The Ediacara biota, as a whole, became extinct about 550 Ma. Nevertheless, in terms of longevity, the ecosystem was very successful and a few seem to have survived into the Cambrian. The rise of predators and scavengers together with an increase in atmospheric oxygen may have at last prevented the routine preservation of soft parts and soft-bodied organisms. More importantly, the Ediacara body plan offered little defense against active predation. There is abundant evidence for Cambrian predators: damaged prey, actual predatory organisms and the appearance of defense structures, such as trilobite spines and multielement skeletons. All suggest the existence of a predatory life strategy that was probably established prior to the beginning of the Cambrian Period. The Proterozoic-Cambrian transition clearly marked one of the largest faunal turnovers in the geological record, with a significant move from soft-bodied, possibly photoautotrophic, animals to heterotrophs relying on a variety of nutrient-gathering strategies. It is, however, still uncertain whether a true extinction, or the slamming shut of a taphonomic window, accounted for the disappearance of the Edia-cara biota from the fossil record.
Although the Ediacara biotas were overwhelmingly dominated by soft-bodied organisms,
The apparently unique morphology and mode of preservation of the Ediacara biota has led to much debate about the identity and origins of the assemblage. Adolf Seilacher (1989) argued that these organisms were quite different from anything alive today in terms of their constructional and functional morphology (Fig. 10.9). Apart from a distinctive mode of preservation, the organisms all share a body form like a quilted air mattress: they are rigid, hollow, balloon-like structures with sometimes additional struts and supports together with a significant flexibility. Seilacher termed the Ediacaran organisms vendobionts, meaning organisms from the Vendian, and he speculated about their unique biology. Reproduction may have been by spores or gametes. The skin must have been flexible, although it could crease and fracture, and it must have acted as an interface for diffusion processes. This stimulating and original view of the Ediacarans, however, remains controversial. Several members of the Vendobionta have been interpreted as regular metazoans, suggesting a less original explanation for the Ediacara group.
Leo Buss and Adolf Seilacher (1994) suggested a compromise. Their phylum Vendobionta includes cnidarian-like organisms lacking cnidae, the stinging apparatus typical of the cnidarians. Vendobionts thus comprise a monophyletic sister group to the Eumetazoa (ctenophorans + bilaterians). This interpretation requires the true cnidarians to acquire cnidae as an apomorphy for the phylum.
The vendobiont interpretation has opened the doors for a number of other interpretations and the understanding of Ediacaran paleobiology is as open as ever: some authors have suggested the Edia-carans are giant protists, lichens, prokaryotic colonies or fungus-like organisms. However most agree that the Ediacara assemblage includes some crown- and stem-group sponges and cnidarians, a conclusion proposed by Sprigg in the late 1940s. This is supported by biomarker and molecular clock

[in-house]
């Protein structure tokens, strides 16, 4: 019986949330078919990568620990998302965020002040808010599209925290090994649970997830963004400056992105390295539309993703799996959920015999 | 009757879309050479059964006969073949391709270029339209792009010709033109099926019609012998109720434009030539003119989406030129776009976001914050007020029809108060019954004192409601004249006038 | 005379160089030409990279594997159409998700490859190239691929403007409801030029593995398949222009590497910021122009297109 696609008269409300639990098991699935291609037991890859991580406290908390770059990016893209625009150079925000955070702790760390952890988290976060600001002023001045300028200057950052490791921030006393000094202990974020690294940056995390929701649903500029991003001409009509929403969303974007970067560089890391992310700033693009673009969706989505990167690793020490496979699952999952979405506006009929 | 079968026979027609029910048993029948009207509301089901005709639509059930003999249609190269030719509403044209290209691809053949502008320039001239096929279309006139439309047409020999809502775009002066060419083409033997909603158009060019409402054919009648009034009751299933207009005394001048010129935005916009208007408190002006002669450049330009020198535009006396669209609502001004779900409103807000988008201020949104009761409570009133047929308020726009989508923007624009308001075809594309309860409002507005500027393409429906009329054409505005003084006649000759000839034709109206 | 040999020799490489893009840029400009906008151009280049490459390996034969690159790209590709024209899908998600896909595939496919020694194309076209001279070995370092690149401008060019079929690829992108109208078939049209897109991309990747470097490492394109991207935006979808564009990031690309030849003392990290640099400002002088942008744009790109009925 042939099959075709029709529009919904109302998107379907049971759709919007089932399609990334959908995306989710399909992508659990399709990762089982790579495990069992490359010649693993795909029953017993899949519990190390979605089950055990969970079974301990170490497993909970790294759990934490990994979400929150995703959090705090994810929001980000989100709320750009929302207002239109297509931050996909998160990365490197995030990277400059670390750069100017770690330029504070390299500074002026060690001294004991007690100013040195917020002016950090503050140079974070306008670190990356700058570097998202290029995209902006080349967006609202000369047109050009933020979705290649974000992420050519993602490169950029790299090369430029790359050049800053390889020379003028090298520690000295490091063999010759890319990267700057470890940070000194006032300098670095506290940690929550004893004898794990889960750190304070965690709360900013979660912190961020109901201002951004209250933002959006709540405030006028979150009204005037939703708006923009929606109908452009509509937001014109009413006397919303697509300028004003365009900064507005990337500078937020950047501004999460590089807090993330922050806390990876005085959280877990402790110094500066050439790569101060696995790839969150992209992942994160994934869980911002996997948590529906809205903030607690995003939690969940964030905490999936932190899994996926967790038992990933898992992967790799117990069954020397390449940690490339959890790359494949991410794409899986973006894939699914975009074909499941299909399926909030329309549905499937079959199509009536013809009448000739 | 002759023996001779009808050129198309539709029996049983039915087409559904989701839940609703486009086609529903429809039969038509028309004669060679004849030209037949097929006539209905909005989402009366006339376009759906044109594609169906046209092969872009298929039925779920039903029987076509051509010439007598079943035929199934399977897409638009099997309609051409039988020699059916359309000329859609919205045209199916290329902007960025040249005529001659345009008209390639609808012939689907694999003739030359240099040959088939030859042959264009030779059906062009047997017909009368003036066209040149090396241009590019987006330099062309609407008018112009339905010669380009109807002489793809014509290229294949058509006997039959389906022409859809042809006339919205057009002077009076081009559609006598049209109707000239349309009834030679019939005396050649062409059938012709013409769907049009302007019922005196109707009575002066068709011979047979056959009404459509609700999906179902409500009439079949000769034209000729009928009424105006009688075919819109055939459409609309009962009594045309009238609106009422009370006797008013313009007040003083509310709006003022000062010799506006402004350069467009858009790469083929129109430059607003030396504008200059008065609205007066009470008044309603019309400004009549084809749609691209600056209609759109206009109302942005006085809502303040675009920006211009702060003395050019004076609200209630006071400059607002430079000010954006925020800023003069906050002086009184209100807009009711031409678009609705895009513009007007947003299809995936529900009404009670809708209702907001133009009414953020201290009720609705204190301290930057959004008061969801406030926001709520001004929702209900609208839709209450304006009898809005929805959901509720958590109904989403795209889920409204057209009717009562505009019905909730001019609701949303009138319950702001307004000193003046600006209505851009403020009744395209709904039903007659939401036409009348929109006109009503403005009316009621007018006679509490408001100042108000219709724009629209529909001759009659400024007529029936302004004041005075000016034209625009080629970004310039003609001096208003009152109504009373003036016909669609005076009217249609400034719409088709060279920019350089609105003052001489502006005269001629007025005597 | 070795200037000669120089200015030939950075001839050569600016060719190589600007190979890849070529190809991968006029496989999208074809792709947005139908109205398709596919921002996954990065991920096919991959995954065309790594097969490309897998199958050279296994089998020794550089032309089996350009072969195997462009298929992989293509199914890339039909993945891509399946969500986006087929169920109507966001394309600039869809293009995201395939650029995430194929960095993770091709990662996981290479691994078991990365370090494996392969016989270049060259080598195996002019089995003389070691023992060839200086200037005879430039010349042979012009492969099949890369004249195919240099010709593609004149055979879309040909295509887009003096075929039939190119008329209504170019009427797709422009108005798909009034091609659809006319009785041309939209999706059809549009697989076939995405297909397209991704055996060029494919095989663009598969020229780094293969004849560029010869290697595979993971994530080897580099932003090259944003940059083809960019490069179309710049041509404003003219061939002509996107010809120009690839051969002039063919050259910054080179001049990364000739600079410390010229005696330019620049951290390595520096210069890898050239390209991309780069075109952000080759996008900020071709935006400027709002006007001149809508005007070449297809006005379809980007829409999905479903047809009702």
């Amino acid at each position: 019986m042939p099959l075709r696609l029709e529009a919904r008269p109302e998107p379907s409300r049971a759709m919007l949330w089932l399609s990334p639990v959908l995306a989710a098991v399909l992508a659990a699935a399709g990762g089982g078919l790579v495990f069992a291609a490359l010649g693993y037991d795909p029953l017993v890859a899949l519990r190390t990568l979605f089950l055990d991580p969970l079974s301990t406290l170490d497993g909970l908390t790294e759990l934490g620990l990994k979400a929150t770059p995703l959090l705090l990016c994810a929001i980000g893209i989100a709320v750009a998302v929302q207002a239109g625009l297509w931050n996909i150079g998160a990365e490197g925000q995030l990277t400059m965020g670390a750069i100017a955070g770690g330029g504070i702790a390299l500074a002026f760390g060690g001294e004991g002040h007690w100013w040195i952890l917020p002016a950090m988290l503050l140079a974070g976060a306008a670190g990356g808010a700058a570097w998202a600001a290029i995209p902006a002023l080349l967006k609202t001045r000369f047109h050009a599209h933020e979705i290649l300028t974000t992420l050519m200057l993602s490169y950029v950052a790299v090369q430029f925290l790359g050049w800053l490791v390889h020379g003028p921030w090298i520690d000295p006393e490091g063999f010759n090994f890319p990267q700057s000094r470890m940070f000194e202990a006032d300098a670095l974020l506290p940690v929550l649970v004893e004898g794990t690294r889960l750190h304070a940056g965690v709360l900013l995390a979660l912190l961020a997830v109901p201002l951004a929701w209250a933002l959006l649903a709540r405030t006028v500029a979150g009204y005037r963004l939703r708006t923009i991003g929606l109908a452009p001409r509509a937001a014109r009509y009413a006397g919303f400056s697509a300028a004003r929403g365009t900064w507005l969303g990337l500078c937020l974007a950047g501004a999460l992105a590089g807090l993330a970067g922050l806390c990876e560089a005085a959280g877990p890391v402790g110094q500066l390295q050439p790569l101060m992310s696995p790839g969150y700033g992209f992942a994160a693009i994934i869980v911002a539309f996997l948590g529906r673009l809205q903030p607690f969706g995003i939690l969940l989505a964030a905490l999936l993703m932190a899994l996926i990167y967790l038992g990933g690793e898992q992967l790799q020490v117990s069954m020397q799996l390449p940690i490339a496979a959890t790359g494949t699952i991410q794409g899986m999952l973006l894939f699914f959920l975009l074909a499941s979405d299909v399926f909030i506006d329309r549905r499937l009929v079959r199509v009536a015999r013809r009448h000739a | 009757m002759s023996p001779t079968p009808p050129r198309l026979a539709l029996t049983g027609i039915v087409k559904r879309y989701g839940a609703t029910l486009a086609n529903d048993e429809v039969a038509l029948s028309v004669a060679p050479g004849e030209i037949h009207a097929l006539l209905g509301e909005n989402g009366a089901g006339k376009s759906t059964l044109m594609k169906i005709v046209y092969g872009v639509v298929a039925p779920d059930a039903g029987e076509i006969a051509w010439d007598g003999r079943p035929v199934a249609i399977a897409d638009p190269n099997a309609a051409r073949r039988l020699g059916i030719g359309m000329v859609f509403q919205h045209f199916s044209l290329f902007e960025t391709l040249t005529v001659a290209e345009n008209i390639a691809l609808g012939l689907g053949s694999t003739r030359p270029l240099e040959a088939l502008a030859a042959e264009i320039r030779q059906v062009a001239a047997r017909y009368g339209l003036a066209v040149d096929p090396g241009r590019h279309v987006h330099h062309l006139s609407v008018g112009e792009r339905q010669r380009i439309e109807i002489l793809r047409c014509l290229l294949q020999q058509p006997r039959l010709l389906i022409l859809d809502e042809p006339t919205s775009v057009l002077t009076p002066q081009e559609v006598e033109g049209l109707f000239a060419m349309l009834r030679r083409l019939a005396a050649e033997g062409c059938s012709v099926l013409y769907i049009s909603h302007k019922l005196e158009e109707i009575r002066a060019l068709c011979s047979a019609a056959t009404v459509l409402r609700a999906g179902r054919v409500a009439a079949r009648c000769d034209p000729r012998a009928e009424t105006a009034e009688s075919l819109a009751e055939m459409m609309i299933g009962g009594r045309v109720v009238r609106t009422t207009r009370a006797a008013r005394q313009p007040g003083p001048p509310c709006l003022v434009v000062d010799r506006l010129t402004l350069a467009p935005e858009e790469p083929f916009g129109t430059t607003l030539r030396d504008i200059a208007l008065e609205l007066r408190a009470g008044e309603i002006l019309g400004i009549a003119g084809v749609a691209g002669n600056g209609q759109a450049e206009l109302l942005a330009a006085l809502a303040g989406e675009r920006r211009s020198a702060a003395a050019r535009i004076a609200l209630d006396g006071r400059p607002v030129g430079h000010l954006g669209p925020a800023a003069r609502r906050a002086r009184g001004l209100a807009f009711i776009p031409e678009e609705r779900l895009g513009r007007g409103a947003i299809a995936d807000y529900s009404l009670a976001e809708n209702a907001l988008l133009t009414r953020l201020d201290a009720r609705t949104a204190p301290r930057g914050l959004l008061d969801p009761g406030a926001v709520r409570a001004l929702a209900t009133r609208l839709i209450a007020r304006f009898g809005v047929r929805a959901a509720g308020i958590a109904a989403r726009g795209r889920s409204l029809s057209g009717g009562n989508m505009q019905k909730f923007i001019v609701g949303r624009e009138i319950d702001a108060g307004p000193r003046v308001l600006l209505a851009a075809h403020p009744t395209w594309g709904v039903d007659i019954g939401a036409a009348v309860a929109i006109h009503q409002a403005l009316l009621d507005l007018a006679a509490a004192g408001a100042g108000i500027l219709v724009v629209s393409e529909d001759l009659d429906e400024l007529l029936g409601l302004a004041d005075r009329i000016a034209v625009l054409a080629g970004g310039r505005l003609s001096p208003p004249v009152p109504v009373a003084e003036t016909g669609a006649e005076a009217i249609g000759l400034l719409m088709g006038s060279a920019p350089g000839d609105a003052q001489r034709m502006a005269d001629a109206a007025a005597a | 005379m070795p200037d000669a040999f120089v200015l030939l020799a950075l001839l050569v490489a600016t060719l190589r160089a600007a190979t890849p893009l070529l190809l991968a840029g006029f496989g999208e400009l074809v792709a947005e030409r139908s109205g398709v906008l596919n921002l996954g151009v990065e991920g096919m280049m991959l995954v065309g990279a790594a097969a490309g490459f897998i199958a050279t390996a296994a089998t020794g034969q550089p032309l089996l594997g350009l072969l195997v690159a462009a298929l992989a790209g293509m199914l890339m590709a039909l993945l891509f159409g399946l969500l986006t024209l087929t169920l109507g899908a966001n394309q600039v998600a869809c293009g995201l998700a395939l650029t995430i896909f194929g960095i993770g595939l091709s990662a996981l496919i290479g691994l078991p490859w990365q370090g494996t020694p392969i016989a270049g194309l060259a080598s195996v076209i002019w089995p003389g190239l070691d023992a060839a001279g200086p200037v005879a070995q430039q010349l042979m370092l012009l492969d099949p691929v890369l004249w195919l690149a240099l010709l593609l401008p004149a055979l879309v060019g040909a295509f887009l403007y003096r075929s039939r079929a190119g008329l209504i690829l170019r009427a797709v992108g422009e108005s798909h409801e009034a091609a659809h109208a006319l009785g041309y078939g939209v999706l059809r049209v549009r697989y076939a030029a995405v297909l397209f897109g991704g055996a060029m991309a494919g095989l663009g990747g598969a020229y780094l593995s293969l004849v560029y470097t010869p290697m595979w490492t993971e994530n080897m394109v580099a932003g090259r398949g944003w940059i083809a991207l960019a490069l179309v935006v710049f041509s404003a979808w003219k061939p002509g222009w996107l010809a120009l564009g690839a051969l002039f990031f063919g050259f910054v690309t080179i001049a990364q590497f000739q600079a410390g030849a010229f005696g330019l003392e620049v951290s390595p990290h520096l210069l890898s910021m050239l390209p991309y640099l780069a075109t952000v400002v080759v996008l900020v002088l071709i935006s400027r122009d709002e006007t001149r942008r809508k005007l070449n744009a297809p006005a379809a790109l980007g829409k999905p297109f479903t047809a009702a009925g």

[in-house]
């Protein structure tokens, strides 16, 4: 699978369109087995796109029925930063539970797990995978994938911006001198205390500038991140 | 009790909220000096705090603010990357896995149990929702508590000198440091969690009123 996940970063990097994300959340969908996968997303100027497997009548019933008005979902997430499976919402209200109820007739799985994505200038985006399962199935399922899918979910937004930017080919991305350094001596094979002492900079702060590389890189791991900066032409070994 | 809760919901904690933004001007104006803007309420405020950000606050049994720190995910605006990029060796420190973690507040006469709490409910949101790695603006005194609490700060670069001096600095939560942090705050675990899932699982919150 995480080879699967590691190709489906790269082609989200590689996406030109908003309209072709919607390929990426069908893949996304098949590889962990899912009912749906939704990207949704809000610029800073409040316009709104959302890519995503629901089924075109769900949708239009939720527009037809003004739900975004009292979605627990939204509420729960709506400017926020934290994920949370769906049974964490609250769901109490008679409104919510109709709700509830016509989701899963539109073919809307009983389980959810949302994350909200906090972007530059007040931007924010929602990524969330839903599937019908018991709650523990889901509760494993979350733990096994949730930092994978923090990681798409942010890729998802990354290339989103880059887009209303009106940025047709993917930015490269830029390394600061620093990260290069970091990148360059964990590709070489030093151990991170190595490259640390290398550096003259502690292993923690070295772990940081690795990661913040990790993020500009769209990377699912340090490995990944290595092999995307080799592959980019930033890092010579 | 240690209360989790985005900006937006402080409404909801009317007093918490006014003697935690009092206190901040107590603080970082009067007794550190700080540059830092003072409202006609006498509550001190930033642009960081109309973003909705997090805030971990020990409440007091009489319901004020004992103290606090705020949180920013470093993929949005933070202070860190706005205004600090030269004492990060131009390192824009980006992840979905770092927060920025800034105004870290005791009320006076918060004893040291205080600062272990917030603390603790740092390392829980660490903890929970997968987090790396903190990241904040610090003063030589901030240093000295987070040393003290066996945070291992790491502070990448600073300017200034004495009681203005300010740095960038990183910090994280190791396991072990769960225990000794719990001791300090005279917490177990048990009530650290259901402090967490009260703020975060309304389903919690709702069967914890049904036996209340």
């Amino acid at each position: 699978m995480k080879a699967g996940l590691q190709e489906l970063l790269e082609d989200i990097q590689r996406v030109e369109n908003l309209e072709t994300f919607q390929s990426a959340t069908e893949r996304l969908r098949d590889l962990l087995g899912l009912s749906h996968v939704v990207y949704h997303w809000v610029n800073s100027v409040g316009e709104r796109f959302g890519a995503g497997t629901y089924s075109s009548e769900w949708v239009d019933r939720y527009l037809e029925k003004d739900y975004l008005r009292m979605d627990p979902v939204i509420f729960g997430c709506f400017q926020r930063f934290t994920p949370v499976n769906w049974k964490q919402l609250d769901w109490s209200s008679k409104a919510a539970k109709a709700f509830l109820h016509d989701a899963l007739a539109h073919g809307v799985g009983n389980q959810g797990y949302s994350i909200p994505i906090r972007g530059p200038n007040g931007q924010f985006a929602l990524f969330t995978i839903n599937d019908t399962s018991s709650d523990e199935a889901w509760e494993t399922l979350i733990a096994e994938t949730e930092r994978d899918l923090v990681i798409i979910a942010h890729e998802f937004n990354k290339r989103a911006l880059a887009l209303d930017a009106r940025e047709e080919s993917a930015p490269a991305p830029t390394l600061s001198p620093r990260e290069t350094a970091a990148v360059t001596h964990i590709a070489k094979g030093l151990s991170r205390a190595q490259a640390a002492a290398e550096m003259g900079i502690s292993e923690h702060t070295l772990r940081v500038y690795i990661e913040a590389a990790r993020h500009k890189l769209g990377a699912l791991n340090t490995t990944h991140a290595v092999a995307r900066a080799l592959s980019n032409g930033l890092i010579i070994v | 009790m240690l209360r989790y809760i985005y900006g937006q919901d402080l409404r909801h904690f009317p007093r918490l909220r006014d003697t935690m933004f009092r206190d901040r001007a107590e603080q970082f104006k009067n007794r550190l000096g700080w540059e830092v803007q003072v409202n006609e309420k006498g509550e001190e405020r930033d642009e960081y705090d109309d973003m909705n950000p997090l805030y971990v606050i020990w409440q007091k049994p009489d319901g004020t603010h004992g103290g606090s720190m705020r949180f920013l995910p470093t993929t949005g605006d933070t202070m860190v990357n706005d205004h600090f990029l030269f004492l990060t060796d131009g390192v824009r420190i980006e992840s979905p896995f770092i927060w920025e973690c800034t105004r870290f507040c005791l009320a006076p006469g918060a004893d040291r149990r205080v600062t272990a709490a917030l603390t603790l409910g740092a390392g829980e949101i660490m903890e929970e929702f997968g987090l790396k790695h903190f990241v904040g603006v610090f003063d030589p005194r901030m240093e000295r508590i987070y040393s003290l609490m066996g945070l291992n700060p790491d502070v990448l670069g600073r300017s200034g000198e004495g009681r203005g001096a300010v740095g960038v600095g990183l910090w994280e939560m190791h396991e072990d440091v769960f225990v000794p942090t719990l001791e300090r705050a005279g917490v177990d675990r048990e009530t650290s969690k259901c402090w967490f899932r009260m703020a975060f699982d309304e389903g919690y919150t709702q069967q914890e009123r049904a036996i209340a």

minute conical shells were also present in some Ediacaran successions, including localities in Brazil, China, Oman and Spain. Cloudina was possibly a cnidarian-type organism with a unique shell structure having new layers forming within older layers. Moreover it was probably related to a suite of similar shells such as Sinotubulites, Nevadatubulus and Wyattia that also occurred close to the Pre-cambrian-Cambrian boundary. In addition to complex multicellularity, modularity, locomotion and predation, biomineralization was already far advanced in the Late Proterozoic, providing a link with what was to follow in the Nemakit-Daldynian assemblages of the earliest Cambrian. Some of the shells of Cloudina are bored, suggesting the presence of predators (Fig. 10.11), although it is not certain the animals were still living when bored.
Small shelly fauna_
A distinctive assemblage of small shelly fossils has now been documented in considerable detail from the Precambrian-Cambrian transition; the assemblage is most extravagantly developed in the lower part of the Cambrian defined on the Siberian platform, traditionally called the Tommotian, which gives its name
to the fauna. A great deal is now known about the stratigraphic distribution and paleobio-geography of these organisms through current
Figure 10.12 Elements of the Tommotian-type or small shelly fauna. Magnification approximately x20 for all, except Fomitchella which is about x40. (Based on various sources.)
Hertzina interest in the definition of the base of the Cambrian System. Nevertheless, the biological affinities of many members of the Tom-motian fauna have yet to be established. The assemblage, although dominated by minute species, together with small sclerites of larger species, represents the first major appearance of hard skeletal material in the fossil record, some 10 myr before the first trilobites evolved (see p. 363).
This type of fauna is not restricted to the Tommotian Stage; small shelly fossils are also common in the overlying Adtabanian Stage (see below) and similar assemblages of mainly phosphatic minute shells have been reported from younger condensed sequences in the Paleozoic. The shell substance of the carbonate skeletons within the fauna seems to have been controlled by the ambient seawater chemistry; Nemakit-Daldynian assemblages were mainly aragonite, whereas younger shells were mainly calcitic (Porter 2007). Tommotian-type faunas probably finally disappeared with the escalation of predation during the Mesozoic.
Some scientists such as Stephen Jay Gould suggested the less time-specific term, small shelly fossils to describe these assemblages. The fauna is now known to include a variety of groups united by their minute size and sudden appearance near the base of Cam brian. The small shelly fauna probably dominated the earliest Cambrian ecosystems when many metazoan phyla developed their own distinctive characteristics, initially at a very small scale. Nevertheless, some of this small size may be a preservational artifact, since phosphatization only works at a millimeter scale.